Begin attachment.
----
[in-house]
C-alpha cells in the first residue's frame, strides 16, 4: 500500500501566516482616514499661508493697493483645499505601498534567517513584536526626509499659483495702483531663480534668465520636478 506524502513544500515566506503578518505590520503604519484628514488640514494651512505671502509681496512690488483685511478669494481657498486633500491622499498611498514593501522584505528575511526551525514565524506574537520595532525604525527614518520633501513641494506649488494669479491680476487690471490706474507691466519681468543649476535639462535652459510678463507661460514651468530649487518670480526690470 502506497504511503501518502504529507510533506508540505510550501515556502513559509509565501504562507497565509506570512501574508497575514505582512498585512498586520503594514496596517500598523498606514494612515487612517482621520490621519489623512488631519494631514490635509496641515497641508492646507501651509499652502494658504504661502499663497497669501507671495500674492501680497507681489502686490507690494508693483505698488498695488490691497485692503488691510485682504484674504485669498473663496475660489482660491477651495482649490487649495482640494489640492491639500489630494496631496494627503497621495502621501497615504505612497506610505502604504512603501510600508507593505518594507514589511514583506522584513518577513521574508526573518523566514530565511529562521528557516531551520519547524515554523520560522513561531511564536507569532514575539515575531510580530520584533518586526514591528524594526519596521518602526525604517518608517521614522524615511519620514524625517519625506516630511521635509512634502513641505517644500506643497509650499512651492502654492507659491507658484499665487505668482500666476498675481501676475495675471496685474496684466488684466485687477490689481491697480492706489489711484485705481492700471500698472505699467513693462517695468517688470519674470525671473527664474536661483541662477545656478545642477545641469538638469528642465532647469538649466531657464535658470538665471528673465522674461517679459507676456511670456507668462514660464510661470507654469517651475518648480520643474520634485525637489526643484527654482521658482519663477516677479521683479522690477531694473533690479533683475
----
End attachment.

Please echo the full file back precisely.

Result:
[in-house]
C-alpha cells in the first residue's frame, strides 16, 4: 500500500501566516482616514499661508493697493483645499505601498534567517513584536526626509499659483495702483531663480534668465520636478 506524502513544500515566506503578518505590520503604519484628514488640514494651512505671502509681496512690488483685511478669494481657498486633500491622499498611498514593501522584505528575511526551525514565524506574537520595532525604525527614518520633501513641494506649488494669479491680476487690471490706474507691466519681468543649476535639462535652459510678463507661460514651468530649487518670480526690470 502506497504511503501518502504529507510533506508540505510550501515556502513559509509565501504562507497565509506570512501574508497575514505582512498585512498586520503594514496596517500598523498606514494612515487612517482621520490621519489623512488631519494631514490635509496641515497641508492646507501651509499652502494658504504661502499663497497669501507671495500674492501680497507681489502686490507690494508693483505698488498695488490691497485692503488691510485682504484674504485669498473663496475660489482660491477651495482649490487649495482640494489640492491639500489630494496631496494627503497621495502621501497615504505612497506610505502604504512603501510600508507593505518594507514589511514583506522584513518577513521574508526573518523566514530565511529562521528557516531551520519547524515554523520560522513561531511564536507569532514575539515575531510580530520584533518586526514591528524594526519596521518602526525604517518608517521614522524615511519620514524625517519625506516630511521635509512634502513641505517644500506643497509650499512651492502654492507659491507658484499665487505668482500666476498675481501676475495675471496685474496684466488684466485687477490689481491697480492706489489711484485705481492700471500698472505699467513693462517695468517688470519674470525671473527664474536661483541662477545656478545642477545641469538638469528642465532647469538649466531657464535658470538665471528673465522674461517679459507676456511670456507668462514660464510661470507654469517651475518648480520643474520634485525637489526643484527654482521658482519663477516677479521683479522690477531694473533690479533683475